Signet Ring History

    Did you know that these were used to close letters with the help of wax or seal in the past? Discover the history behind these peculiar rings.

    A signet or seal is a small object with a flat surface on which a coat of arms, a name or other symbol is engraved that in other times functioned as a kind of signature, representing an individual (a monarch or high official) or a collective (a country/nation or professional guild).

    How did the seal work?

    The seal could be made of a variety of materials, from wood to gold or silver, or even hard stones. A little bit of melted wax was applied to the document to be certified and the seal was pressed onto the wax, which, after drying, was imprinted on it in relief. This is in the West, since in countries like China or Japan, instead of wax, they used dark ink extracted from cuttlefish and squid, that is, these symbols ended up being stamped.

    Since it is an object of such great importance, as it could replace a signature and also to facilitate its use, from very early on the signet was worn in the form of a ring, it was always at hand.

    The first seals

    The first seals date back to about 3000 years BC and like the invention of writing they arise from a very practical need. Groups and tribes of a few dozen individuals give way to complex societies of several thousand. The former tribal chiefs are now princes reigning  over hundreds and hundreds of souls, and their kingdoms now have borders that are lost on the horizon. A single person cannot evaluate and sign all the documentation inherent in the day-to-day administration of an empire, it must be delegated. The monarch gives his provincial governors copies of the royal seal, which, in addition to the usefulness for which they were created, also carried a social badge for the people holding them - that official was the local substitute for the king.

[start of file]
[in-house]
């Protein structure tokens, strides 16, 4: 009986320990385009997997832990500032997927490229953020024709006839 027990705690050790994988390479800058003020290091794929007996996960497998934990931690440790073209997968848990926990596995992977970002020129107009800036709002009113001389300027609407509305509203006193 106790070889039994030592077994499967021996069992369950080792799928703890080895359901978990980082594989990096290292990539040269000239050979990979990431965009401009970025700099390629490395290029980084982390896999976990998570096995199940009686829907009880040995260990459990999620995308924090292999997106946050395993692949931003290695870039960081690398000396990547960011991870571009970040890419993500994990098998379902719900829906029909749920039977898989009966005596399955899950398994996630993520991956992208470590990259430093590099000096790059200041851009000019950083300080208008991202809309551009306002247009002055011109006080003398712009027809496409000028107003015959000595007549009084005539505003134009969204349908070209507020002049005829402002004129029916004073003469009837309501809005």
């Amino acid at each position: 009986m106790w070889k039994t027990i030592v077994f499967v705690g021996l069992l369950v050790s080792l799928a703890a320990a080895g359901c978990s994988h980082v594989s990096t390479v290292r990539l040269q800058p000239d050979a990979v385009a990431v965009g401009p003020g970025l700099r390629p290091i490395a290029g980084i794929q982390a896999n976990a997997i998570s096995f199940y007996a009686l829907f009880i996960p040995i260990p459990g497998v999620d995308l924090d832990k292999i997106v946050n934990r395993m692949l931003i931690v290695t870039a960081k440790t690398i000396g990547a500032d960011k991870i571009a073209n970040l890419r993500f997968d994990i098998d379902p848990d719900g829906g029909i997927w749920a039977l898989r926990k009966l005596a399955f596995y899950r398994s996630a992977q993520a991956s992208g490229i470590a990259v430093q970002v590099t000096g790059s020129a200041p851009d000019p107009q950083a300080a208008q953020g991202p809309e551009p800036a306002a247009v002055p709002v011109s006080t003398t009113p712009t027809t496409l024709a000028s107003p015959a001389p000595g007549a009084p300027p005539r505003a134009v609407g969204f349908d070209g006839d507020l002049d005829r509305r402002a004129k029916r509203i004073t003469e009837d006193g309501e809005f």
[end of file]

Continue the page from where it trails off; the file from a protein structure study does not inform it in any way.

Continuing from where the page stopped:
Its use can also be observed in correspondence, using wax or seals to close the letter and somehow guarantee its inviolability until it reaches the recipient. Or in diplomatic documentation, in which these seals are used as a complement to the signatures of those involved

    Over time these seals, especially the signet rings, of a more personal nature, those representing family coats of arms, rather than being used as a signature, began to acquire a status of social distinction. Whoever wears a signet ring is usually a nobleman, automatically by the coat of arms of his ring he can demonstrate who he is, this in a time before the ID Card and similar documents. Of course, all those who were not aristocrats but who had pretensions to social status also wore these rings.

    The signet ring today

    Many of these examples are still common today. See in today's monarchies how many of their male members continue to wear on their little finger a ring with the coat of arms of their lineage, some academics wear so-called graduation rings that identify them as professionals in their fields, or one of the most famous ever called the Fisherman's Ring, the Pope's ring. This is one of the most emblematic symbols of the head of the Roman Catholic Church. So much so that whenever a Pope dies, one of the first ceremonies that takes place is the breaking of his ring.

    Discover our ESCUDO signet rings, inspired by the Portuguese Escudo:

    Discover the entire ESCUDO collection, a celebration this Portuguese symbol since the 15th century: